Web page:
Bitterness has become one of the major mental problems in our society and a clear showing of a fragmented life. Due to the failures and let-downs people have experienced, bitterness has consumed a large portion of their lives. There seems to be a fine line between bitterness, anger, wanting revenge and deep hurt. The problem area seems to be where people cross the line of rationality. Bitterness is never rational. It is a deeply rooted anger that eats away at you and becomes extremely painful and resentment-filled. Bitterness can alienate you from people you care about and who care about you, and can cut off new opportunities. Bitterness punishes families, friends and the public for things that have nothing to do with them. Eventually, they’ll tire of the nonsense and just leave you alone. This will create a gap, facilitate growing apart and the loss of any positive connection you had. Many times you don’t even realize bitterness has seeped into your life, creating a resentful attitude clear to everyone but you. Bitterness can and will put you in a bad place with the divine spirit. It causes the loss of your divine connection, which is the channel to receiving your blessings and the rewards the divine has in store for you. Bitterness causes you to be cruel, antagonistic, arrogant, vengeful, implacable, condescending, stubborn, grounded in selfpity and expressing hatred. Bitterness is the main cause of break-ups within a family and in marriage. It is difficult to maintain any type of relationship with a bitter person. They’re antisocial, inconsiderate, withdrawn and indifferent to normal social behaviors. Strangers avoid bitter people; they suck the air out of a room and no one can be happy around them.

see BITTERNESS page 17 ©2013 California Department of Public Health

12 | March 2013 |

healthier living

Charles Drew from COVER STORY page 11

> Outranks one-third of U.S. medical schools in research grants from the National Institutes of Health (NIH), despite being the smallest. > Maintains an extensive educational pipeline program that prepares thousands of students (ages 4-18) in its Saturday Science Academy and other elementary-through-high school science programs to gain skills, knowledge and confidence to finish high school and succeed in college. > Provides HIV/AIDS testing and education to the greater Los Angeles area with the Charles R. Drew mobile HIV testing and outreach programs. CDU has a history of strong and consistent NIH-based research funding for basic, community-partnered, clinical and translational studies. The institution’s primary research focus includes cancer, cardio-metabolic and HIV/AIDS. In addition, it has very active research programs in diabetes, substance abuse and obesity. Its projects or centers also support original investigator initiated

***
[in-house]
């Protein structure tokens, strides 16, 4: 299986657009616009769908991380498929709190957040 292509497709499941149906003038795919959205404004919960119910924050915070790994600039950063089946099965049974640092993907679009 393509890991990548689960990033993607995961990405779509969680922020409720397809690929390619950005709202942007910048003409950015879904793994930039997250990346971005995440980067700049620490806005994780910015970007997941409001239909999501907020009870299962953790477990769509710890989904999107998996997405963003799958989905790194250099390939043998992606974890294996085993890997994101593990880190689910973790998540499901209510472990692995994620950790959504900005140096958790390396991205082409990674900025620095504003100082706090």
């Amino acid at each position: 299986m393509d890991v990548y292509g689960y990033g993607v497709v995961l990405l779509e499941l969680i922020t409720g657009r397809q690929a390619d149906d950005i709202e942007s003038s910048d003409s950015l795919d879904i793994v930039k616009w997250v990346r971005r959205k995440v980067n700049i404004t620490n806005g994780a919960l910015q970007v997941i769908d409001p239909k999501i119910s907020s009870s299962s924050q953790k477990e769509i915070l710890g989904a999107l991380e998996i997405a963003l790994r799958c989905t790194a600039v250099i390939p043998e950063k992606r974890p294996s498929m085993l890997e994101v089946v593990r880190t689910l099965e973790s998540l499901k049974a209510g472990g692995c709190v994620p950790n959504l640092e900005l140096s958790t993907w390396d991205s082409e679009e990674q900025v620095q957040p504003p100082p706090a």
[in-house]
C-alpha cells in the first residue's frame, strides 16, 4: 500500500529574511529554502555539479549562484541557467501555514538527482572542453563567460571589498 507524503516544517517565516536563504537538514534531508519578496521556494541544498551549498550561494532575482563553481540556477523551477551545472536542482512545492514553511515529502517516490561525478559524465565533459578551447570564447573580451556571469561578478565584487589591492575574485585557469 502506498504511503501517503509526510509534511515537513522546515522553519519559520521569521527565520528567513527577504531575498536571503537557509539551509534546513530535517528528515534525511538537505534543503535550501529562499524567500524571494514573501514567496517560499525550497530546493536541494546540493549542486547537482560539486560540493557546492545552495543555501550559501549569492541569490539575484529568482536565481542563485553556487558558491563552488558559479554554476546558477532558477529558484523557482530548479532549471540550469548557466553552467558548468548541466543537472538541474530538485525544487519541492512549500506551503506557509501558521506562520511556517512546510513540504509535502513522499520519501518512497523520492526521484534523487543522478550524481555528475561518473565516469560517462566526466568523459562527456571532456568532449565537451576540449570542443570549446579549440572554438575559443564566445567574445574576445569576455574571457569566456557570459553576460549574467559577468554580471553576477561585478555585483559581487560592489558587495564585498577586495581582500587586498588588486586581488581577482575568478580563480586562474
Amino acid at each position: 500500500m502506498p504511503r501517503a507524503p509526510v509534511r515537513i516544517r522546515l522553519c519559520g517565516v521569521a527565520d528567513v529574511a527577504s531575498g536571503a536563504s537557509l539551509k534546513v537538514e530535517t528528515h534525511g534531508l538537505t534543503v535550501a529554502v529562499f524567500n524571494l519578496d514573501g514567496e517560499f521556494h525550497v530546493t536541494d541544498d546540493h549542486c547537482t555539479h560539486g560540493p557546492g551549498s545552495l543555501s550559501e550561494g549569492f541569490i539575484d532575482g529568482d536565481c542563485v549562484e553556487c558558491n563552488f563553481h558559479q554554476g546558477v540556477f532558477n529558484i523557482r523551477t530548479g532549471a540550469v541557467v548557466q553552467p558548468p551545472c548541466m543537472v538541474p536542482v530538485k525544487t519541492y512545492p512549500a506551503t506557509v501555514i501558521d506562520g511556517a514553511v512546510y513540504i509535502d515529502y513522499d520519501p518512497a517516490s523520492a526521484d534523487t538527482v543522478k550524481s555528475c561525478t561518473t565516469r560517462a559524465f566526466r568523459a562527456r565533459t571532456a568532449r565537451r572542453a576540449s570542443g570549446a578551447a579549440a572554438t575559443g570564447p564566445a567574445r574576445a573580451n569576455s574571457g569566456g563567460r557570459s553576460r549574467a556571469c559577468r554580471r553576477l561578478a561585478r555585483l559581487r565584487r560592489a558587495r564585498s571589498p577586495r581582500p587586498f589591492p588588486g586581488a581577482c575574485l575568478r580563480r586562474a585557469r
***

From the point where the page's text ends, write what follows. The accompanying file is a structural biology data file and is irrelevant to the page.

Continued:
research through pilot projects; provide access to core facilities both at CDU and UCLA; develop junior researchers across the university, which fosters an environment for faculty growth and expansion of the research areas as well as excellence in teaching and community service. The research centers also provide excellent opportunities for students from all colleges and schools to participate in health disparities research. Many complete a research thesis at the end of their training.

Great beginnings from COVER STORY page 9

Health, in 2008 Great Beginnings expanded under Healthy Moms and Babies to serve teen mothers, women with children up to age 5 and women of all ethnicities. For additional information on Great Beginnings for Black Babies, visit its website at or call (310)677-7995. | March 2013 | 13

healthier children // States warned to expand access to dental care for poor children Former Surgeon General David Satcher cites serious implications DAVID SATCHER, M.D. | AMERICA’S WIRE WRITERS GROUP

As states wrangle with whether or not to pursue Medicaid expansion under the Affordable Care Act, they should look carefully at the serious implications for oral health, especially for poor and minority children, if Medicaid services are not expanded as originally envisioned under the Affordable Care Act. Twelve years ago, as surgeon general of the United States, I issued a report calling attention to the profound disparities in oral healthcare across the country. I called it a silent epidemic. Twelve years later, some progress has been made, and it is no longer silent, but for many across the country, it is still a serious epidemic causing pain and harm to millions of poor and minority children. For instance, data from Georgia exemplifies the challenges that poor and minority children face in getting access to appropriate dental care. In 2008, 15.9 percent of Georgians did not have health insurance and almost half—41.5 percent—did not have dental insurance (Georgia Population Survey 2008). In 2007, visits to Georgia emergency rooms for preventable dental disease cost more than $23 million. The proportion of children with untreated tooth decay has dropped from 27 percent in 2005 to 19 percent in 2011, but that still means that close to a fifth of children in the state suffer unnecessary pain and health risks for something that is truly preventable. The majority of these children are poor or minority or can’t see a dentist because of financial or geographic reasons. When I issued my report, tooth decay was the single most common chronic childhood disease—five times more common than asthma. It still is. There were striking disparities in dental disease across the country. There still are. Thirty-seven percent of African American children and 41 percent of Hispanic children have untreated tooth decay, compared with 25 percent of White children. More than 50 million Americans live in areas where dentists do not practice, and millions more can’t gain access due to cost reasons. It is time to get serious and pursue the framework for action that I set forth in my 2000 report. All healthcare professionals need to understand that good oral health means more than sound teeth. The mouth is really a window to the whole body. Oral health affects everything from the ability to speak, eat or smile. Poor oral health is linked to heart disease, stroke and other long-term illnesses. We need to engage other health professions in working to prevent oral disease.